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Heathcotes (Hembrigg Park) Good

Inspection Summary

Overall summary & rating


Updated 5 October 2017

We carried out the inspection of Heathcotes Hembrigg Park on 16 and 22 August 2017. At the time of our inspection there were six people using the service. This was an unannounced inspection.

Heathcotes (Hembrigg Park) is a specialist service supporting females with personality disorders to become more independent and learn new skills over a 12 month period.

The home had a registered manager. A registered manager is a person who has registered with the Care Quality Commission to manage the service. Like registered providers, they are 'registered persons'. Registered persons have legal responsibility for meeting the requirements in the Health and Social Care Act 2008 and associated Regulations about how the service is run. In the report we refer to the home manager, the registered manager and the regional manager who were separate managers.

We saw that some of the communal internal and external areas in the home looked clean and were repaired when required. We noted the home manager was in the process of implementing improvements needed in the home.

We found that the Mental Capacity Act 2005 and the Deprivation of Liberty (DoLS) 2009 legislation had been adhered to in the home. The manager knew the people at the home who lacked capacity. We found however that the appropriate Deprivation of Liberty Safeguard (DoLS) applications had been submitted to the Local Authority in relation to people's care.

The people living in the home were able to express themselves and were able to choose the way they spent their day. They were taken to activities outside the home and encouraged to keep family connections by visiting relatives where possible.

People had access to sufficient quantities of nutritious food and drink throughout the day and were given suitable menu choices at each mealtime, these options had been chosen by the people who lived at Heathcotes Hembrigg Park.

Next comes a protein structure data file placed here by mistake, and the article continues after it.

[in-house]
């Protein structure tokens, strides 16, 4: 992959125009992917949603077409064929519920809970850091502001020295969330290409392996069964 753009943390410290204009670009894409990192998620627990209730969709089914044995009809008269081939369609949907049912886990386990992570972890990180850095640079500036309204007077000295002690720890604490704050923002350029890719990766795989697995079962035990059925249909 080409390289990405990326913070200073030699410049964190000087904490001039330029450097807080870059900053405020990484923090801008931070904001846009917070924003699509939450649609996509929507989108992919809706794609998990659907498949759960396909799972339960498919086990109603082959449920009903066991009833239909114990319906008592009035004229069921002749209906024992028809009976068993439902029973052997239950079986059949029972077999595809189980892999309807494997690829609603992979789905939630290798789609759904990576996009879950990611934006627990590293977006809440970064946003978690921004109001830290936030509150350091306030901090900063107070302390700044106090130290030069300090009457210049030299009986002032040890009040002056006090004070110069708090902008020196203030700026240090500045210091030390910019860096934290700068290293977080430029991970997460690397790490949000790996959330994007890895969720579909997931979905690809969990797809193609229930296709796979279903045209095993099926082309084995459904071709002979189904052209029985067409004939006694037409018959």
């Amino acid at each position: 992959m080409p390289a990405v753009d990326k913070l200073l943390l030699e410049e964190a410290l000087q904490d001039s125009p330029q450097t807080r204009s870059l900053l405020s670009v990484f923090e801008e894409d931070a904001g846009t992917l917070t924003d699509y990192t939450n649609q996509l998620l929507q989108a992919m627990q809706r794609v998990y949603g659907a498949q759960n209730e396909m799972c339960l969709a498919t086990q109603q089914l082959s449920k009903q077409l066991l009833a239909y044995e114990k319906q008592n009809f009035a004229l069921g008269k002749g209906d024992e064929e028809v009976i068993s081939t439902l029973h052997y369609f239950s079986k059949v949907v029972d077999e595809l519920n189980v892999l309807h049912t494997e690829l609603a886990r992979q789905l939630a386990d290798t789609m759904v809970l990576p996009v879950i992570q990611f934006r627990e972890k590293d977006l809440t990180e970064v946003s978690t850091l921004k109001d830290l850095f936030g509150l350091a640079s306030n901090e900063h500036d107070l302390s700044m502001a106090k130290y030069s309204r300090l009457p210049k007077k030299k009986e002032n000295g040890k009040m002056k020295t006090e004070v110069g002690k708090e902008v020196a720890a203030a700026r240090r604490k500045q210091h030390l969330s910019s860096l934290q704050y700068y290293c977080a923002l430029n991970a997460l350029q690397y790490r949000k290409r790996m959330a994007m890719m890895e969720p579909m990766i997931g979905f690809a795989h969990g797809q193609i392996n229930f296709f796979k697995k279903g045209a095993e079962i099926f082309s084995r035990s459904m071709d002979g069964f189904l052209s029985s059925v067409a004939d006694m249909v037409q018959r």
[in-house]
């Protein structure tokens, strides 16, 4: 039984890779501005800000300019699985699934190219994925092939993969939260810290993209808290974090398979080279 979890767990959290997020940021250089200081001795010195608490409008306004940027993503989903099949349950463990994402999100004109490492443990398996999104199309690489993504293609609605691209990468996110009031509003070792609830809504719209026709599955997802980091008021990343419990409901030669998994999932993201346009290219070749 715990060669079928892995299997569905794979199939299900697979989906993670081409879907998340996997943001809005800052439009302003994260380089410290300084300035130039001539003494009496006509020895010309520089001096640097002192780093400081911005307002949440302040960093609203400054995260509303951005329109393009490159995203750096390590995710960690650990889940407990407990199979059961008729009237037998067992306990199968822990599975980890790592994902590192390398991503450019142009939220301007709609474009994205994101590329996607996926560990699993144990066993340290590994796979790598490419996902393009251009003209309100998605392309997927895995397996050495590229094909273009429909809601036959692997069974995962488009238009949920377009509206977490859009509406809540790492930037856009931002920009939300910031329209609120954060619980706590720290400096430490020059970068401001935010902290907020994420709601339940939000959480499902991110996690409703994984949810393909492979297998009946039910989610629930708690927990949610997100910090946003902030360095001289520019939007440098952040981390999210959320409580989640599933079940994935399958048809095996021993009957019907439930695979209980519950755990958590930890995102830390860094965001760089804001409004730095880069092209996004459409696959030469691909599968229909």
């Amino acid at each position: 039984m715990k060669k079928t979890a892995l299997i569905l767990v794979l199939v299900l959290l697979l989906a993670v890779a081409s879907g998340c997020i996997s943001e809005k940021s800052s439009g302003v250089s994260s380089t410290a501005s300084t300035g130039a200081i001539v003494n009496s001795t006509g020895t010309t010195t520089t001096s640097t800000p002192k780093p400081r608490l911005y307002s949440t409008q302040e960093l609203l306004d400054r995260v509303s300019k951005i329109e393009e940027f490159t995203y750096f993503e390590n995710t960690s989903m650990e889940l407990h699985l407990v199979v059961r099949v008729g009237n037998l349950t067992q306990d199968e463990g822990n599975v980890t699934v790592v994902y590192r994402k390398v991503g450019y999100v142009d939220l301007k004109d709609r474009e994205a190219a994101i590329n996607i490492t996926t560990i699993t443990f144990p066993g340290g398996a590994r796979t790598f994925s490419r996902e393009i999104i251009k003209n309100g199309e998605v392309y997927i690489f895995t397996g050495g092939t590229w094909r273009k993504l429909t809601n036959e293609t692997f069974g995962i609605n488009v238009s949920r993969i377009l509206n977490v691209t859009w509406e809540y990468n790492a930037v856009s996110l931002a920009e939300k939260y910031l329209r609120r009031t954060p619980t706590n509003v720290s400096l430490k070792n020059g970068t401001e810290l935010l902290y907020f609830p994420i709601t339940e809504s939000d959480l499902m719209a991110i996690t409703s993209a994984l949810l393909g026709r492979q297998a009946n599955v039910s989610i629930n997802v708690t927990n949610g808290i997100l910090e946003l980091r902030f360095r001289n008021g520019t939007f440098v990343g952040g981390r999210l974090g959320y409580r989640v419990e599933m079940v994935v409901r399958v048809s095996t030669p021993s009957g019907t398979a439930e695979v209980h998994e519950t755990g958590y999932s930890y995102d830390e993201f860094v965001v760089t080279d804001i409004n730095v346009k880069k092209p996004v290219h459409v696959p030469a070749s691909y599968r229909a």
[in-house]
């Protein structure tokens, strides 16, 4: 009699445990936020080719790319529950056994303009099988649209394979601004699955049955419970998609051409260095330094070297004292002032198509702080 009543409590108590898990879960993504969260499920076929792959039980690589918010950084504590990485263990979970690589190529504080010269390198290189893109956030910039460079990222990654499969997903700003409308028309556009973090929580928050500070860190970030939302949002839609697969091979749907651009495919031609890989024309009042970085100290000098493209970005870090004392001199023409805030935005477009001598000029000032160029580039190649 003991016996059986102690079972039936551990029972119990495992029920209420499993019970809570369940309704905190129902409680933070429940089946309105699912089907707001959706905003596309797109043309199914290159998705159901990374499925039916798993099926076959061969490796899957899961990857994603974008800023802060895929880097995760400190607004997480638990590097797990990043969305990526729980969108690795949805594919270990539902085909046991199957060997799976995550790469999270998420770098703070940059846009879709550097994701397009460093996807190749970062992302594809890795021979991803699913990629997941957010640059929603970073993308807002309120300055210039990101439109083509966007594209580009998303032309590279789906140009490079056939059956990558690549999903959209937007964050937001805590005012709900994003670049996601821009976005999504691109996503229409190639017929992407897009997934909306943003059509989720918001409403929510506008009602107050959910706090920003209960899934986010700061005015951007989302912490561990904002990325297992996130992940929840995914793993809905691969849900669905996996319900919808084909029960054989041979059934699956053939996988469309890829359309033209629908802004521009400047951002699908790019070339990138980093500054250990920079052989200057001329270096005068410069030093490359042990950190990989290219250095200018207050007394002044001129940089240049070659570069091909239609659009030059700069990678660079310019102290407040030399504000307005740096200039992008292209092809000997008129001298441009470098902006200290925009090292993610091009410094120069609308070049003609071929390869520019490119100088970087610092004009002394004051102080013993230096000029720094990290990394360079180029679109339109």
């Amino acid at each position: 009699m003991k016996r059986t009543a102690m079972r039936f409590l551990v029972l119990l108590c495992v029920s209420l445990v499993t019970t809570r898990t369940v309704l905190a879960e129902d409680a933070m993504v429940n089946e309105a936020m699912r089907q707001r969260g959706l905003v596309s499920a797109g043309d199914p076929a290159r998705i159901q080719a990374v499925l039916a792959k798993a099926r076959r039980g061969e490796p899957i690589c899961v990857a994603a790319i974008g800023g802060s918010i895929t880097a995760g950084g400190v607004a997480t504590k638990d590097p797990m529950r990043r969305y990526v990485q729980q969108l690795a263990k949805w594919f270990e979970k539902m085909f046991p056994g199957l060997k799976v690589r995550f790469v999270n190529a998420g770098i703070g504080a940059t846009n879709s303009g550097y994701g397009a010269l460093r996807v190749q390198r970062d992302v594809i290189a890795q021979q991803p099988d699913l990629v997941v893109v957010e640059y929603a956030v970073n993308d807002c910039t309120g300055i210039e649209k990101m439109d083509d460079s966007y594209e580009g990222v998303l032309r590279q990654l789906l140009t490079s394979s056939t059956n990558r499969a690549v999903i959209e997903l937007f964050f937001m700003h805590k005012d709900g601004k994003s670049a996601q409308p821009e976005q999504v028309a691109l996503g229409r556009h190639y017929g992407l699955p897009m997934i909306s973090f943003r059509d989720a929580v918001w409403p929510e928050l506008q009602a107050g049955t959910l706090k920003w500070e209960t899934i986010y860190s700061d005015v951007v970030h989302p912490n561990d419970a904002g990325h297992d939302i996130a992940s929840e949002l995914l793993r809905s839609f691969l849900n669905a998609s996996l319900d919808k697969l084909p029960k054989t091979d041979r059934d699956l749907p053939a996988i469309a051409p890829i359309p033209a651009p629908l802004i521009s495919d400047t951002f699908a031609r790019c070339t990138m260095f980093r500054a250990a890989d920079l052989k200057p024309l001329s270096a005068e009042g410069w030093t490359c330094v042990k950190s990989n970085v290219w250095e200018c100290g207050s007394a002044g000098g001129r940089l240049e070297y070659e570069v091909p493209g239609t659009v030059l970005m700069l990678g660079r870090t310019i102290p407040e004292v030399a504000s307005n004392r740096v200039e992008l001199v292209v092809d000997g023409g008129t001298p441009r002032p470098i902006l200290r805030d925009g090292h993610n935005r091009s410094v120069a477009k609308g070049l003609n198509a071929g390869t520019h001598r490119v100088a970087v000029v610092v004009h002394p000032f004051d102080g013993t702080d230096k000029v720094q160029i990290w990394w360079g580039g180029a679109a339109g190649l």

We found that staff were well trained and supported. They were able to demonstrate skill and competency in their knowledge about personality disorder and the support people required. The people who lived at the home were clearly happy with the support that staff gave them and there was a good rapport between them.

We checked the medication cabinet which was stored in a locked room. We saw that medication was given as directed and stored appropriately. We talked with staff who were able to demonstrate their knowledge of safeguarding and were able to tell us how to report abuse.

Each of the people's bedrooms had been personalised by the people who lived in them. People who were able were able to lock their bedroom doors, choose who entered their rooms and go in and out of the front door freely. However they were encouraged to plan their time and let staff know their whereabouts .

Care records, risk assessments, staff records and other documents relating to the running of the home, were well-kept and up-to-date. Each person living at the home had a personalised care plan and risk assessment.

We found that recruitment practices were in place which included the completion of pre-employment checks prior to a new member of staff working at the service. Staff received regular training and supervision to enable them to work safely and effectively.

Inspection areas



Updated 5 October 2017

The service was safe.

People were supported by sufficient staff who had been recruited in a safe way.

Medication was safely managed in the service.

Safeguarding procedures were in place and staff knew what to do in the event of an allegation. People told us that they felt safe.



Updated 5 October 2017

The service was effective.

The requirements of the Mental Capacity Act (2005) had been fully implemented to protect people's rights.

All staff received appropriate induction, supervision and appraisal and had continued to be trained according to the needs of the people they supported.

People had enough to eat and drink and a choice of suitable nutritious foods to meet their dietary needs.



Updated 5 October 2017

The service was caring.

Staff showed that they have a good relationship with the people they supported.

Confidentiality of peoples care files was evident.

There was no limitations on visiting by relatives unless a judgement was in place.



Updated 5 October 2017

The service was responsive.

The complaints procedure was openly displayed and service specific.

People who lived in the home had a support plan which appropriately reviewed and reflected their needs.

People had prompt access to other healthcare professionals when required and this was fully documented.



Updated 5 October 2017

The service was well-led.

The service had a manager who was registered with the Care Quality Commission.

The registered manager was clearly visible and staff said communication was encouraged.

The service had up to date policies in place.